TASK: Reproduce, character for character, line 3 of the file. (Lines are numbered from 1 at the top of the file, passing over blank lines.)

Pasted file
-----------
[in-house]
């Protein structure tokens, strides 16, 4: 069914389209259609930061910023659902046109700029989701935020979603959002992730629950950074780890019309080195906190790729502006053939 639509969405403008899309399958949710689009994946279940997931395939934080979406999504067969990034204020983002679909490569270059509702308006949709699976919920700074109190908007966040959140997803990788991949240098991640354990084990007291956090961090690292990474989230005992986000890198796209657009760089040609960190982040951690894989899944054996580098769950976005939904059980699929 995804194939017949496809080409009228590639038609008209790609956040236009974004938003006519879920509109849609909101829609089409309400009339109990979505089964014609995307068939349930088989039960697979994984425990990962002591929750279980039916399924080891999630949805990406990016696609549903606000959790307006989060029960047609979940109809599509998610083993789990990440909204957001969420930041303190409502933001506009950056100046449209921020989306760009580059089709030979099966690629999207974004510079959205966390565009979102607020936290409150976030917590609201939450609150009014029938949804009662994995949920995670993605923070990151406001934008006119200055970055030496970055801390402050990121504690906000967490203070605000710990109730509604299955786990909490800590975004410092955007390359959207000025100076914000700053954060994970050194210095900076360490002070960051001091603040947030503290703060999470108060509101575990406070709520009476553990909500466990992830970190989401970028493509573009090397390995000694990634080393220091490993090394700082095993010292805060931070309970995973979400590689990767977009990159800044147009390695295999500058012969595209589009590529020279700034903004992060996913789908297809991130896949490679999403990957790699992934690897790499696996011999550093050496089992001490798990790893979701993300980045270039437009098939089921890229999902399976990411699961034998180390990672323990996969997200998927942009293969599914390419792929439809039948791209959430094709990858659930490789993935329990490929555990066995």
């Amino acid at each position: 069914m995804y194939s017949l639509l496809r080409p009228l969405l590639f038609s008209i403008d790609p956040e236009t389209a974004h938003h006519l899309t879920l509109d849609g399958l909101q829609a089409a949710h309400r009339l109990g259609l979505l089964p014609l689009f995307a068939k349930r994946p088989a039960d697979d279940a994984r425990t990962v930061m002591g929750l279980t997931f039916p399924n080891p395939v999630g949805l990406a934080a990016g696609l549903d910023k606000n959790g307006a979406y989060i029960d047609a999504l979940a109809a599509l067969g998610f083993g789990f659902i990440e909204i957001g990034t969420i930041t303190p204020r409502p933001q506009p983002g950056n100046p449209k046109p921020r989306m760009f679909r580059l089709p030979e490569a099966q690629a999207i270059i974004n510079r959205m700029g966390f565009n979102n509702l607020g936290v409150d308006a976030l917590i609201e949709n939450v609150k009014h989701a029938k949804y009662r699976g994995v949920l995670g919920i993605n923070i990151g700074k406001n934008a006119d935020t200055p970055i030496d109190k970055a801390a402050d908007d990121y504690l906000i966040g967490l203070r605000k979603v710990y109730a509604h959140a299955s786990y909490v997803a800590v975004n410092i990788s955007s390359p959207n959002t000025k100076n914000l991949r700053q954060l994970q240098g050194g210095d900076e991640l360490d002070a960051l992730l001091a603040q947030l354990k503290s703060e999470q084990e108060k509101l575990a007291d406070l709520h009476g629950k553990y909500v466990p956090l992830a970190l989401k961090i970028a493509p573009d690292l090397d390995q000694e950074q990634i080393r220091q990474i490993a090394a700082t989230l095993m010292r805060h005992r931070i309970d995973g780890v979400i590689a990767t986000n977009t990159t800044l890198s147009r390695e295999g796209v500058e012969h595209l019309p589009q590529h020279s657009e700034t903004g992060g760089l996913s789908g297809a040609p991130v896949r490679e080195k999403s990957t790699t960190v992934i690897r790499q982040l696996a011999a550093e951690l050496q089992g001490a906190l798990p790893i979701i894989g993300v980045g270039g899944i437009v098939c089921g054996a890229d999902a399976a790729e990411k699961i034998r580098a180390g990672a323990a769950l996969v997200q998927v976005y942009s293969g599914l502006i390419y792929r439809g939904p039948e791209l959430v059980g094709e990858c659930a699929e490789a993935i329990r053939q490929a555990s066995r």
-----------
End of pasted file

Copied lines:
């Amino acid at each position: 069914m995804y194939s017949l639509l496809r080409p009228l969405l590639f038609s008209i403008d790609p956040e236009t389209a974004h938003h006519l899309t879920l509109d849609g399958l909101q829609a089409a949710h309400r009339l109990g259609l979505l089964p014609l689009f995307a068939k349930r994946p088989a039960d697979d279940a994984r425990t990962v930061m002591g929750l279980t997931f039916p399924n080891p395939v999630g949805l990406a934080a990016g696609l549903d910023k606000n959790g307006a979406y989060i029960d047609a999504l979940a109809a599509l067969g998610f083993g789990f659902i990440e909204i957001g990034t969420i930041t303190p204020r409502p933001q506009p983002g950056n100046p449209k046109p921020r989306m760009f679909r580059l089709p030979e490569a099966q690629a999207i270059i974004n510079r959205m700029g966390f565009n979102n509702l607020g936290v409150d308006a976030l917590i609201e949709n939450v609150k009014h989701a029938k949804y009662r699976g994995v949920l995670g919920i993605n923070i990151g700074k406001n934008a006119d935020t200055p970055i030496d109190k970055a801390a402050d908007d990121y504690l906000i966040g967490l203070r605000k979603v710990y109730a509604h959140a299955s786990y909490v997803a800590v975004n410092i990788s955007s390359p959207n959002t000025k100076n914000l991949r700053q954060l994970q240098g050194g210095d900076e991640l360490d002070a960051l992730l001091a603040q947030l354990k503290s703060e999470q084990e108060k509101l575990a007291d406070l709520h009476g629950k553990y909500v466990p956090l992830a970190l989401k961090i970028a493509p573009d690292l090397d390995q000694e950074q990634i080393r220091q990474i490993a090394a700082t989230l095993m010292r805060h005992r931070i309970d995973g780890v979400i590689a990767t986000n977009t990159t800044l890198s147009r390695e295999g796209v500058e012969h595209l019309p589009q590529h020279s657009e700034t903004g992060g760089l996913s789908g297809a040609p991130v896949r490679e080195k999403s990957t790699t960190v992934i690897r790499q982040l696996a011999a550093e951690l050496q089992g001490a906190l798990p790893i979701i894989g993300v980045g270039g899944i437009v098939c089921g054996a890229d999902a399976a790729e990411k699961i034998r580098a180390g990672a323990a769950l996969v997200q998927v976005y942009s293969g599914l502006i390419y792929r439809g939904p039948e791209l959430v059980g094709e990858c659930a699929e490789a993935i329990r053939q490929a555990s066995r």